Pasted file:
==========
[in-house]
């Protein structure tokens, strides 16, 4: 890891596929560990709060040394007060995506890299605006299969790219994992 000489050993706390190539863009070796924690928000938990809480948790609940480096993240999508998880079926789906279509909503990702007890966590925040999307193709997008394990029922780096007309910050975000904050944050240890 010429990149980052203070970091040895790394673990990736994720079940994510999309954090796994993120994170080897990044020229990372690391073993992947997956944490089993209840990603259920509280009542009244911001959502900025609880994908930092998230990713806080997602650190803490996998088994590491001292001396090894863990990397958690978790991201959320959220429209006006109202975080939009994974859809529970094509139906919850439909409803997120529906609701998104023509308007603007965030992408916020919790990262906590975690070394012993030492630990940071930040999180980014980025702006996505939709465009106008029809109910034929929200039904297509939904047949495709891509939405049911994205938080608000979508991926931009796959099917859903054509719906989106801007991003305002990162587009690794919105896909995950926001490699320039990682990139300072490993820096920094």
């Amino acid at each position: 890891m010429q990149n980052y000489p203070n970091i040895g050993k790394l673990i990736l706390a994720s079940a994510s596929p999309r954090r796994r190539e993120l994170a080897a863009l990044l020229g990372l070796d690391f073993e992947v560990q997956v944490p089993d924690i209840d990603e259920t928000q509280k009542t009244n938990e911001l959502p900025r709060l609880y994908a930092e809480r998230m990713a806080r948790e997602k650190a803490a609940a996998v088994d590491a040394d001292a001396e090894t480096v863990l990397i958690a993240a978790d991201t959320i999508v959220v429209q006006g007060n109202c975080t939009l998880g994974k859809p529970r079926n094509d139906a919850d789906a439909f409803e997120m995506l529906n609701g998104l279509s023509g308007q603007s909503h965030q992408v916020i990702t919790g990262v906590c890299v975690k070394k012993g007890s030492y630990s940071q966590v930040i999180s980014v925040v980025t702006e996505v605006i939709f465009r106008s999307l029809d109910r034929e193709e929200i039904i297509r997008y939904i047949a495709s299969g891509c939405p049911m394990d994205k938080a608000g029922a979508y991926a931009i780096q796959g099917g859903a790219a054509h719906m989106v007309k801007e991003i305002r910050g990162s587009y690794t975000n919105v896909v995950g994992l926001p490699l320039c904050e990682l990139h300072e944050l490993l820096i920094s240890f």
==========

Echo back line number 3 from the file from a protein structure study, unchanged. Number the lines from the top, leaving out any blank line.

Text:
């Amino acid at each position: 890891m010429q990149n980052y000489p203070n970091i040895g050993k790394l673990i990736l706390a994720s079940a994510s596929p999309r954090r796994r190539e993120l994170a080897a863009l990044l020229g990372l070796d690391f073993e992947v560990q997956v944490p089993d924690i209840d990603e259920t928000q509280k009542t009244n938990e911001l959502p900025r709060l609880y994908a930092e809480r998230m990713a806080r948790e997602k650190a803490a609940a996998v088994d590491a040394d001292a001396e090894t480096v863990l990397i958690a993240a978790d991201t959320i999508v959220v429209q006006g007060n109202c975080t939009l998880g994974k859809p529970r079926n094509d139906a919850d789906a439909f409803e997120m995506l529906n609701g998104l279509s023509g308007q603007s909503h965030q992408v916020i990702t919790g990262v906590c890299v975690k070394k012993g007890s030492y630990s940071q966590v930040i999180s980014v925040v980025t702006e996505v605006i939709f465009r106008s999307l029809d109910r034929e193709e929200i039904i297509r997008y939904i047949a495709s299969g891509c939405p049911m394990d994205k938080a608000g029922a979508y991926a931009i780096q796959g099917g859903a790219a054509h719906m989106v007309k801007e991003i305002r910050g990162s587009y690794t975000n919105v896909v995950g994992l926001p490699l320039c904050e990682l990139h300072e944050l490993l820096i920094s240890f």